RS422 uses balanced transmissions on twisted pairs, but is point to point. It was supposed to clean up and modernise the RS232 protocol which was devised in the 60's for modems and had a lot of defunct control lines, as well as the ludicrous voltage levels. Unfortunatly the 'committee' came up with a full spec that requires a 36 way connector. Some clean up!
Note that it is the use of balenced differential lines that allows the speed/distance gains, but RS485/422 signal are ground referenced at the transmitter and must stay within a ground referenced window at the receiver, so althougth there is a high immunity to common mode noise (which on twisted pairs means all pick-up and crostalk), there are limits to the magnitude of common mode disturbances. Examples of true non ground referenced differential signalling may be found in ethernet and ISDN, which are transformer coupled. The upshot of this is when using 485/422 between areas that may be at slightly different earth potentials an isolating buffer should be used.
The REASON balanced differential lines can be used at higher speeds over longer distances is that the use of co-phased signals on a twisted pair cable allows noise to be self cancelling and hence the receiver sensitivity may be musch higher (the RS485 spec puts receiver hysteresis at 50mV), this means that the receiver is able to pick up a very highly attenuated signal. But if you do not respect the requirements, (twisted pair/terminators/no long stubs) then noise and/or reflection can quickly make things worse than they would be with 232!
Over the years, RS422 has generally meant pretty much like 232 but with balanced pairs instead of unbalanced NRZ signalling.
RS485 is the multi-drop version, a 485 spec transmitter can drive 32 485 spec receivers, and the transmitters can withstand working in conflict with other transmitters.
Because RS485 spec transmitters must have tri-stating and can withstand transmitter conflicts, they are suitable for half-duplex operation (which is what is normally used in industrial auomation) but full duplex can be done, it generally takes the form of a master slave arrangement where the master talks to all slave receivers on one line, and the slaves talk back to the masters receiver on the other. Because this removes the (time critical) requirement to commutate the 485 buffers on the master, this arrangement is very suitable for interfacing a PC master to a bunch of slaves as there is no need to control the UART on the PC, you could do it with no more than print/input commands in basic.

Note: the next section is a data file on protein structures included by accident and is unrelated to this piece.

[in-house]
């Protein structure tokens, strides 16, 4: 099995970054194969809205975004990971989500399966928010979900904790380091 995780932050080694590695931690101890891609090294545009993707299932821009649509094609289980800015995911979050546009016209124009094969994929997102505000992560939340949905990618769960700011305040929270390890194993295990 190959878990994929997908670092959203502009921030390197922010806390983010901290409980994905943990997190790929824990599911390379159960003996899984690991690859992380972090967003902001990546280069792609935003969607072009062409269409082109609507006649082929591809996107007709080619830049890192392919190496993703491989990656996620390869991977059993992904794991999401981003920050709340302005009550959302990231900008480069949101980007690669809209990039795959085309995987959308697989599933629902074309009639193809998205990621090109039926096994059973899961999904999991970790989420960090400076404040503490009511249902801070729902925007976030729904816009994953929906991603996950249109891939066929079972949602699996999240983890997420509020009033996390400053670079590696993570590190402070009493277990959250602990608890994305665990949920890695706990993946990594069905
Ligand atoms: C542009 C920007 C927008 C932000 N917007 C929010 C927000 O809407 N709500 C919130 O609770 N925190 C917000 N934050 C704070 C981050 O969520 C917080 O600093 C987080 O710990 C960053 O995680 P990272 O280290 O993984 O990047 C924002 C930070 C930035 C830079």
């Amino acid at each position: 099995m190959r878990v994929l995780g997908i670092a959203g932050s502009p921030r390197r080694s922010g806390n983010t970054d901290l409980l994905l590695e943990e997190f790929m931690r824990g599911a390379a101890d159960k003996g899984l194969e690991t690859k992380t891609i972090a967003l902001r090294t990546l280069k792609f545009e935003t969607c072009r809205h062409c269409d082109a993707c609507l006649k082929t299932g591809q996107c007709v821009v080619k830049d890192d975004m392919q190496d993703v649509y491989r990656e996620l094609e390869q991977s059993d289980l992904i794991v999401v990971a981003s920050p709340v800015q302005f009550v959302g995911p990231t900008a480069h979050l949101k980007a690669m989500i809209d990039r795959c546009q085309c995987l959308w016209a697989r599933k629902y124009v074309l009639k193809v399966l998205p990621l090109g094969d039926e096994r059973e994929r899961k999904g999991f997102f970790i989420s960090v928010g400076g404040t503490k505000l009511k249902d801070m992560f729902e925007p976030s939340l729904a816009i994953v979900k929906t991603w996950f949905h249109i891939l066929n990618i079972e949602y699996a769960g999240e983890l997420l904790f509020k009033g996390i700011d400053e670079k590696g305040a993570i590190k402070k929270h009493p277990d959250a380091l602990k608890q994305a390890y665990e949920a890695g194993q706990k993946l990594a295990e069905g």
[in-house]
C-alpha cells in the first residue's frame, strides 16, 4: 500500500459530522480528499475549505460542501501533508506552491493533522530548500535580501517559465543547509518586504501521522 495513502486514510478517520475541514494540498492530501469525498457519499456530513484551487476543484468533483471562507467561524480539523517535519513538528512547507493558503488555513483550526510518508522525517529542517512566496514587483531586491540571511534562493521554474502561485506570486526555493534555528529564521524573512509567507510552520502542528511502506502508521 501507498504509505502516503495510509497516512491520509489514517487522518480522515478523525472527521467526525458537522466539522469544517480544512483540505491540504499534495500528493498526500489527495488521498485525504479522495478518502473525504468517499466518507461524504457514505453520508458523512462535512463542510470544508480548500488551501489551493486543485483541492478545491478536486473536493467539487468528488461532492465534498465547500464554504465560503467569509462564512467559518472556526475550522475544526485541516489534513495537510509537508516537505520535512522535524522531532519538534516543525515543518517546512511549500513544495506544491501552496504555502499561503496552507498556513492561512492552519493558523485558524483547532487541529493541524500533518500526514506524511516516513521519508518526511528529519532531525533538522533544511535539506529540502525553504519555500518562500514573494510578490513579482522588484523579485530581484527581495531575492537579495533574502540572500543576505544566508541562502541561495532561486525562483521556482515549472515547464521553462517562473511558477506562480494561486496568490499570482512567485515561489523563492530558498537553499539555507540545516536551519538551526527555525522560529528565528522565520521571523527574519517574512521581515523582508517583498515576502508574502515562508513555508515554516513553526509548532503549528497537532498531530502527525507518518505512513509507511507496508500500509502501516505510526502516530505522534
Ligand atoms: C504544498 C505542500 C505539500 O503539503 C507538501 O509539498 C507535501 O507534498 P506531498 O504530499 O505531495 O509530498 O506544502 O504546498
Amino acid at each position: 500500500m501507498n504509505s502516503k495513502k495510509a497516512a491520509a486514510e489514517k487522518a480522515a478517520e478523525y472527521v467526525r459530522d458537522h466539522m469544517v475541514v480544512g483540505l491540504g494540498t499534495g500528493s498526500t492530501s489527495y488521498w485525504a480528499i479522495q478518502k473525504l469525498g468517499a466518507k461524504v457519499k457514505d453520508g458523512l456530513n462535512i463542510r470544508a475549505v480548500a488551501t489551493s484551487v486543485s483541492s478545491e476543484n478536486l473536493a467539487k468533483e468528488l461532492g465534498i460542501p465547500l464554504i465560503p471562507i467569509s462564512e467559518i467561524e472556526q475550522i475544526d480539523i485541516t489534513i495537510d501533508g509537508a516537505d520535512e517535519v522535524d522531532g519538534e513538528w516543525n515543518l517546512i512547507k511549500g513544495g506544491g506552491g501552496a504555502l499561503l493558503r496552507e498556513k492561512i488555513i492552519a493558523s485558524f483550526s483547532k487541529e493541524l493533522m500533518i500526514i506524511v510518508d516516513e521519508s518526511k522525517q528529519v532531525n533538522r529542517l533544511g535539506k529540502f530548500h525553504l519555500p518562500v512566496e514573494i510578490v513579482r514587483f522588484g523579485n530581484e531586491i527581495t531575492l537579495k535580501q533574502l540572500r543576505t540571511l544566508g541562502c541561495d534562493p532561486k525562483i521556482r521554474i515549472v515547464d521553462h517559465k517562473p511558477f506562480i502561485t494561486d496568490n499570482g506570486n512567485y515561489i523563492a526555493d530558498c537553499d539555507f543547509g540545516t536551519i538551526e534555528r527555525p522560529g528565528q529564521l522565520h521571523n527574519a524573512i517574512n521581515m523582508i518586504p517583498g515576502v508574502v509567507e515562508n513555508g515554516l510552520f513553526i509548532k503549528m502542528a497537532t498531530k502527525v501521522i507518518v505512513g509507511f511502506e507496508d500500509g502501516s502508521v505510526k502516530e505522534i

BTW, there was also a curious 'RS423' spec, which used two co-phased wires with 232 levels on them, the idea being that it could 'bridge the gap' between 232 and 422. Standards like this remind me of the definition of a camel; a horse designed by a committee;-) Fortunately it was not widely adopted!
>I was under the impression that RS-485 was basically, two wire RS-422 with >transmits and recieves on the same line.
There's 4 combinations of RS422/485 with 2 or 4 wires:
1. RS422, 2 wires. Gives you a system with one device as transmitter and 10 devices as listeners. This allows you unidirectional communication. Less useful for a network. Applications I know of are: printers, TV camera's, airport arrival/departure monitors.
2. RS422, 4 wires Gives you a system with two devices only (point-to-point). Bidirectional communication is possible in full duplex, however no network is possible.
3. RS485, 2 wires. Gives you a system with up to 32 devices. Software must determine access to the bus. Bidirectional communication is possible in half duplex; multi-master is possible. This is the most common wiring for a fieldbus.
4. RS485, 4 wires. Gives you a system with up to 32 devices. Bidirectional communication is possible. It enforces a master/slave relation between devices, which limits its usefulness.
Now, it is RS485 with 4 wires which many suppliers call "RS422" which is an error. Thus the idea exists that anything with 4 wires is RS422 and anything with 2 wires is 422. The summary above proves that that are 2 things not related to each other.